Sitting at the dining room table over Christmas, mum and I reviewed 2017 in between bites of our bagels and both agreed that my sister Sarah’s wedding to partner Nady was the number one highlight.
Sarah had always said she was never getting married. A decision, whether spurred by stubbornness or feminism, we had long come to accept. Of course it really just took the right person to come along (and for marriage to be the answer to a barrage of various international visa requirements). Nady came to Australia for Christmas 2016 and instantly won everyone over with his huge smile and enthusiasm to rival my father’s, a man who excites over the opening of an envelope and whose catchphrase is repeating ‘how good is this’ while gesturing at whatever is happening at the time. Hours after being grilled by brutish Australian immigration officials, having a Romanian passport, an Egyptian name and being inbound from Rwanda will, sadly, do that to you, Nady met 20 of Sarah’s closest friends and their babies followed by 35 Brewins at our annual Christmas beach weekend.
“So why Rwanda?”, a question I’ve faced at least 50 times. The pair met at the London School of Economics while completing post graduate studies in international development. Then they moved to Rwanda, where they’ve lived for two years. The plan was a very low key affair to coincide with mine and Andy’s trip to East Africa. Naturally, the occasion blew out a tad as these things tend to do and my parents, Canadian aunt and about 20 international guests ended up coming. Unfortunately because it was quite last minute, there were many people who would have liked to be there who couldn’t make it. They were there with us in spirit and not forgotten.
It was a morning ceremony at the registry office followed by a small champagne reception at home drenched in duty free Veuve Clicquot. Then in the evening there was a big reception hosted by friends at their large house overlooking the hills, complete with an amazing local food stand, marquee (booze tent), photo booth and a ridiculously fun dance floor. The next morning about 40 of us headed to Gisenyi, on the shores of Lake Kivu, to keep the party going.
I fancied myself as the unofficial wedding photographer. And having seen the photos from the professional photographer I feel I could easily open a wedding photography business there…
The entire occasion wouldn’t have happened without the efforts of Kigali’s extremely proactive expat and local communities, aka Nady and Sarah’s friends. From the flowers to organising an office to marry them after one pulled out at the 11th hour, to the dulcet tunes and excessive air horn from DJ Toilets (not so named because he was shit, I promise), everyone did an outstanding job of getting Sarah and Nady hitched. Especially when Sarah was busy touring East Africa with Andy and I in the four weeks leading up to the wedding.
It was a fairly untraditional wedding. There was no hiding from each other in the morning. I did Sarah’s makeup. They travelled to the ceremony together in a car with a couple of friends.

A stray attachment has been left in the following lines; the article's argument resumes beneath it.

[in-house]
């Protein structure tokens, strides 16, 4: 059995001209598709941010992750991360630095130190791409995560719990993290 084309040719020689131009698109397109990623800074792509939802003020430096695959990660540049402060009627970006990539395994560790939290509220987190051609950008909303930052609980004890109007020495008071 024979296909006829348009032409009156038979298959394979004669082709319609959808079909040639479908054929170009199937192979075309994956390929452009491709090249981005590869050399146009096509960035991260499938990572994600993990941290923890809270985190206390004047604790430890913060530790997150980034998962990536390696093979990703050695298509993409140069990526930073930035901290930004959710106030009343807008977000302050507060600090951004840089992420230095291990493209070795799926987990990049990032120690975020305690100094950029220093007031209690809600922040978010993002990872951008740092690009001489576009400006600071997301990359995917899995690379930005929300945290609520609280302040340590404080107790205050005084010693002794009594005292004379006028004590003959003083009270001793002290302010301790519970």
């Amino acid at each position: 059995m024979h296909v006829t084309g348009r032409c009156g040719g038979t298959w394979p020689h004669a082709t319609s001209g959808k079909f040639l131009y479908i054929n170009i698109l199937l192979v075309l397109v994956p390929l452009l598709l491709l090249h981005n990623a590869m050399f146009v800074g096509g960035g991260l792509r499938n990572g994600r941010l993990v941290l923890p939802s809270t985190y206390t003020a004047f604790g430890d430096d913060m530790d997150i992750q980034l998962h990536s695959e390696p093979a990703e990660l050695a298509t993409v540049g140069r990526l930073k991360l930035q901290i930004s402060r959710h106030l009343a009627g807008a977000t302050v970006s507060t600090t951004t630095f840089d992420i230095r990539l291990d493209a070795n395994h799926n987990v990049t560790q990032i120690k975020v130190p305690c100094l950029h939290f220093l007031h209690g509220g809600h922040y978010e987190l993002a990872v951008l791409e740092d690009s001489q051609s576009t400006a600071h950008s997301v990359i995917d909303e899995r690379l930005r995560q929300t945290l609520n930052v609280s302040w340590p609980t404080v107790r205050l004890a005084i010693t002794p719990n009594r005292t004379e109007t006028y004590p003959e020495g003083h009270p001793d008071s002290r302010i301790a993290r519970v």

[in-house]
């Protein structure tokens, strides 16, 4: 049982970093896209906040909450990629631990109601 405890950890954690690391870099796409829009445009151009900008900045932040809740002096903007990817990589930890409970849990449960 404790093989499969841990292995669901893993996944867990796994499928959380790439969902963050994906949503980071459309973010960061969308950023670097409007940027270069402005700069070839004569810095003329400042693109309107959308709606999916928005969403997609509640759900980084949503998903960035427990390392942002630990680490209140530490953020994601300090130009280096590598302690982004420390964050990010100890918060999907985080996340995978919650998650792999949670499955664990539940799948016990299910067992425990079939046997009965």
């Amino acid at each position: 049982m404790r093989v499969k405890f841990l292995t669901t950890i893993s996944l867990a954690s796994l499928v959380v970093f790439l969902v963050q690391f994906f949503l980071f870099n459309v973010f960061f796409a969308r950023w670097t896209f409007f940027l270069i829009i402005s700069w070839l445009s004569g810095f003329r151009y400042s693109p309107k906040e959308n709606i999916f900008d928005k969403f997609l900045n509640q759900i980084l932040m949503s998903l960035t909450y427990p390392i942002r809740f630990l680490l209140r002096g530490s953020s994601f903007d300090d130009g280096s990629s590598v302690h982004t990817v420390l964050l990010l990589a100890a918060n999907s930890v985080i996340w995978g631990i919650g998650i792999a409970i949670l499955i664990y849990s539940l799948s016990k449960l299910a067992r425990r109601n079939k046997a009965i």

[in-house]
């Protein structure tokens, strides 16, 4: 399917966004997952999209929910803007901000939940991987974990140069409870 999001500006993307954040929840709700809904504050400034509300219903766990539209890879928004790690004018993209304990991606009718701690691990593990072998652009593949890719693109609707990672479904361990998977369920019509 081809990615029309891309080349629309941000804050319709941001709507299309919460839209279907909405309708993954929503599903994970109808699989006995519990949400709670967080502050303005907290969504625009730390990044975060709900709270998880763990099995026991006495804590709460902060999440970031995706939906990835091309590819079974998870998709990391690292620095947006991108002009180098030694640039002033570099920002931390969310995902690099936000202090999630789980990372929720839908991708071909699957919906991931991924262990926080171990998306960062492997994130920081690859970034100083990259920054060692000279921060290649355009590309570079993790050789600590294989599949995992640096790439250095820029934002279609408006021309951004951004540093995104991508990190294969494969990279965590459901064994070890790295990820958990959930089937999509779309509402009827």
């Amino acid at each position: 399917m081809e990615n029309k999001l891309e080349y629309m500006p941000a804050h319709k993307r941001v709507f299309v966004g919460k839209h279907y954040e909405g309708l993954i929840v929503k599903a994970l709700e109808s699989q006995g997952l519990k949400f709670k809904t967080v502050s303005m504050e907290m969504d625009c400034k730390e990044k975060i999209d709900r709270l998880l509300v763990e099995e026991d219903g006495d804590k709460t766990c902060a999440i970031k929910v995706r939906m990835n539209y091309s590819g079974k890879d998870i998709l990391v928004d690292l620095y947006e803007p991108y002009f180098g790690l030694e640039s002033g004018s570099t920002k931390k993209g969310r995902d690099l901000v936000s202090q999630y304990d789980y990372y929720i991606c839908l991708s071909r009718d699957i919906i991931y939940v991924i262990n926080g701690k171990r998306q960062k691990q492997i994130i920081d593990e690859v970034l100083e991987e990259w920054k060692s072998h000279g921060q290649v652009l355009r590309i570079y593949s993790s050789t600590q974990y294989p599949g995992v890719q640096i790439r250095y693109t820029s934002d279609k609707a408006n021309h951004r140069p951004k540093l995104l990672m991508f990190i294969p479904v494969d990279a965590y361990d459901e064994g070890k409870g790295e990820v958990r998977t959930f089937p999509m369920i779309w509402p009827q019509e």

We took a bunch of photos before the ceremony, while waiting for the paperwork to go through.
Before long it was time to head in to the ceremony. I assume the room was mostly used for citizenship ceremonies, given it’s patriotic decor. It was a long, secular ceremony entirely in Kinyarwanda and English. The terms of the contract they were entering into were clearly outlined, clause by clause, including what would void the marriage, like domestic violence and one of them disappearing for 12 months. Sarah and Nady were told of the responsibility their union and children would bring to Rwanda and its future and to seal the deal, they recited vows while holding the flag!
It was fascinating!
After the ceremony we headed back to the house to get ready while Sarah and Nady had their professional photos done. In the two minutes warning we had before they arrived home all the guests lined up along the driveway with champagne, confetti and ‘All you need is love’ playing on a speaker. I managed my one annoying little sister act of the day; to piff sequins directly at Sarah’s head.
The party that night was next level amazing. Unfortunately I didn’t get a single photo, except for this crappy iPhone shot during the speeches:
Here are a couple of the professional shots:
This doesn’t at all do justice to how beautiful the place looked with all the fairy lights, tiki torches, candles and flowers. Sarah and Nady exchanged the vows they had written, as well as locally made rings. There were speeches, I played a message from our very unwell grandmother who would have loved to have been there. We danced our feet off and had the best time.
There was no time to be tired the next day as we boarded a charter bus to Gisenyi, on Lake Kivu near the boarder of the Congo and Rwanda. We continued the celebrations there. These fantastic photos are from Sarah’s friend Anders Kjemtrup (check out his instagram here).
And we danced.
Sometimes in the water.
But mostly we celebrated these two:
Thanks for being the highlight of my year guys, love you lots xx
Beautiful picture. Looks like so much fun.And it’s true I guess it takes the right person to break down your walls. I’m in that stubbornness boat. I’m happy for her.
Wow! What a spectacular occasion, and the photos are so natural and spontaneous! I just love the excitement and joy in every shot. Thanks for sharing, I never expected to be a wedding guest in Rwanda! May the bride and groom share a long life of peace, good health, and happiness.
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